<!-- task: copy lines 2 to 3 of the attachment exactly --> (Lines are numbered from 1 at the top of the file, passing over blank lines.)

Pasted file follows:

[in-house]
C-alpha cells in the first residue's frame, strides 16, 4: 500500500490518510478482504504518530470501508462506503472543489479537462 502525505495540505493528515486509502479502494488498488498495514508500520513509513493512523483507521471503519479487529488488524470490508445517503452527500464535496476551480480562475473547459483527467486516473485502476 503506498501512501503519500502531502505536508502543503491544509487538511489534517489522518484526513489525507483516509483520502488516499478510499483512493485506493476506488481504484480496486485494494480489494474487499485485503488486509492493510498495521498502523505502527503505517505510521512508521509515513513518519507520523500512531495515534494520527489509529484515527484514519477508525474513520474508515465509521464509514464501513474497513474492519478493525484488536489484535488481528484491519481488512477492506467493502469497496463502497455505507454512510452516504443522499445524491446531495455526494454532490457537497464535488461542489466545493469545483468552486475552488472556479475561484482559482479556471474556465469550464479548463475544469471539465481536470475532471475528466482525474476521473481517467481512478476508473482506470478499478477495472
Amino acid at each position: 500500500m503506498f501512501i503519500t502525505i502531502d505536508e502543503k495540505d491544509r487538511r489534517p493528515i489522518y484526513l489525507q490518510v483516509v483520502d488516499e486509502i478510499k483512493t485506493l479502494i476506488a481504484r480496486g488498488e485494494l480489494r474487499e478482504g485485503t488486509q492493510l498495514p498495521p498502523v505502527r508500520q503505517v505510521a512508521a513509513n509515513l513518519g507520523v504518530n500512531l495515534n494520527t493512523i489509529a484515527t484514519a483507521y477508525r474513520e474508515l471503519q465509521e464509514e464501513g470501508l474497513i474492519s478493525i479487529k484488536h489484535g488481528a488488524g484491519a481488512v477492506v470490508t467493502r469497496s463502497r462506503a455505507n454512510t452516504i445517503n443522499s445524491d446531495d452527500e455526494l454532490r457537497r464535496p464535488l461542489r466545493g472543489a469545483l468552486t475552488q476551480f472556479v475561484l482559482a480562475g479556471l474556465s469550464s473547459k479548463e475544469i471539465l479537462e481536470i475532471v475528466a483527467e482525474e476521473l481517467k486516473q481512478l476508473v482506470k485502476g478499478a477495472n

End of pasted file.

C-alpha cells in the first residue's frame, strides 16, 4: 500500500490518510478482504504518530470501508462506503472543489479537462 502525505495540505493528515486509502479502494488498488498495514508500520513509513493512523483507521471503519479487529488488524470490508445517503452527500464535496476551480480562475473547459483527467486516473485502476 503506498501512501503519500502531502505536508502543503491544509487538511489534517489522518484526513489525507483516509483520502488516499478510499483512493485506493476506488481504484480496486485494494480489494474487499485485503488486509492493510498495521498502523505502527503505517505510521512508521509515513513518519507520523500512531495515534494520527489509529484515527484514519477508525474513520474508515465509521464509514464501513474497513474492519478493525484488536489484535488481528484491519481488512477492506467493502469497496463502497455505507454512510452516504443522499445524491446531495455526494454532490457537497464535488461542489466545493469545483468552486475552488472556479475561484482559482479556471474556465469550464479548463475544469471539465481536470475532471475528466482525474476521473481517467481512478476508473482506470478499478477495472
Amino acid at each position: 500500500m503506498f501512501i503519500t502525505i502531502d505536508e502543503k495540505d491544509r487538511r489534517p493528515i489522518y484526513l489525507q490518510v483516509v483520502d488516499e486509502i478510499k483512493t485506493l479502494i476506488a481504484r480496486g488498488e485494494l480489494r474487499e478482504g485485503t488486509q492493510l498495514p498495521p498502523v505502527r508500520q503505517v505510521a512508521a513509513n509515513l513518519g507520523v504518530n500512531l495515534n494520527t493512523i489509529a484515527t484514519a483507521y477508525r474513520e474508515l471503519q465509521e464509514e464501513g470501508l474497513i474492519s478493525i479487529k484488536h489484535g488481528a488488524g484491519a481488512v477492506v470490508t467493502r469497496s463502497r462506503a455505507n454512510t452516504i445517503n443522499s445524491d446531495d452527500e455526494l454532490r457537497r464535496p464535488l461542489r466545493g472543489a469545483l468552486t475552488q476551480f472556479v475561484l482559482a480562475g479556471l474556465s469550464s473547459k479548463e475544469i471539465l479537462e481536470i475532471v475528466a483527467e482525474e476521473l481517467k486516473q481512478l476508473v482506470k485502476g478499478a477495472n